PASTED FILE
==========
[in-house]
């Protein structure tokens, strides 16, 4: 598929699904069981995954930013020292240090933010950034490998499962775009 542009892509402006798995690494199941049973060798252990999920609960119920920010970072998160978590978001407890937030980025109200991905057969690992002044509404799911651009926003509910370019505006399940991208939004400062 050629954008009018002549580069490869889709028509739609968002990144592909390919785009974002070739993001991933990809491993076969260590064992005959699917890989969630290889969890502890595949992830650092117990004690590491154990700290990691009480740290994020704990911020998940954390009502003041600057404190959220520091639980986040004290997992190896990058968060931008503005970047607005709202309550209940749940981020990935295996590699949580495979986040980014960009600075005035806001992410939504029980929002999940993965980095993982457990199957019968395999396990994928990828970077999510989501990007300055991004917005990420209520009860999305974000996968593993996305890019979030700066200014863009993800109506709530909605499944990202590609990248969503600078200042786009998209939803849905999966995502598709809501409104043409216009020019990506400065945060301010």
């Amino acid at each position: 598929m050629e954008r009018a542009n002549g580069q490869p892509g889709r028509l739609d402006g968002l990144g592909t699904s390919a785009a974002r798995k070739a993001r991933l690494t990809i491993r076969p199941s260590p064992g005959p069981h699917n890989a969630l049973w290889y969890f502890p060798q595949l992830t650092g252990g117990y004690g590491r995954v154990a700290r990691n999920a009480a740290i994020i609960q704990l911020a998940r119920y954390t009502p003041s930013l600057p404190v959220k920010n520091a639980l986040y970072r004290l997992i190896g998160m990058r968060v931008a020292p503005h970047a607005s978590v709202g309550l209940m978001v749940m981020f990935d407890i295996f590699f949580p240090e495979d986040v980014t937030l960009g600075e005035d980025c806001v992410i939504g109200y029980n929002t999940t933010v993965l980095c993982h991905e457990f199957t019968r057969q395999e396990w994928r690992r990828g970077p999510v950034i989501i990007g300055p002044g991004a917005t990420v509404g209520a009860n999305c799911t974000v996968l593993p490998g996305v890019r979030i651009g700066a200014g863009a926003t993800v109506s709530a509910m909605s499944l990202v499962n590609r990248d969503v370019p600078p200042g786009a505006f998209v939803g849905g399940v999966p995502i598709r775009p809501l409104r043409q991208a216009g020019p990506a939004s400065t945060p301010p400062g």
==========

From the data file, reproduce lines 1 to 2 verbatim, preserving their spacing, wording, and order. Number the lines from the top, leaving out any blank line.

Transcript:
[in-house]
């Protein structure tokens, strides 16, 4: 598929699904069981995954930013020292240090933010950034490998499962775009 542009892509402006798995690494199941049973060798252990999920609960119920920010970072998160978590978001407890937030980025109200991905057969690992002044509404799911651009926003509910370019505006399940991208939004400062 050629954008009018002549580069490869889709028509739609968002990144592909390919785009974002070739993001991933990809491993076969260590064992005959699917890989969630290889969890502890595949992830650092117990004690590491154990700290990691009480740290994020704990911020998940954390009502003041600057404190959220520091639980986040004290997992190896990058968060931008503005970047607005709202309550209940749940981020990935295996590699949580495979986040980014960009600075005035806001992410939504029980929002999940993965980095993982457990199957019968395999396990994928990828970077999510989501990007300055991004917005990420209520009860999305974000996968593993996305890019979030700066200014863009993800109506709530909605499944990202590609990248969503600078200042786009998209939803849905999966995502598709809501409104043409216009020019990506400065945060301010």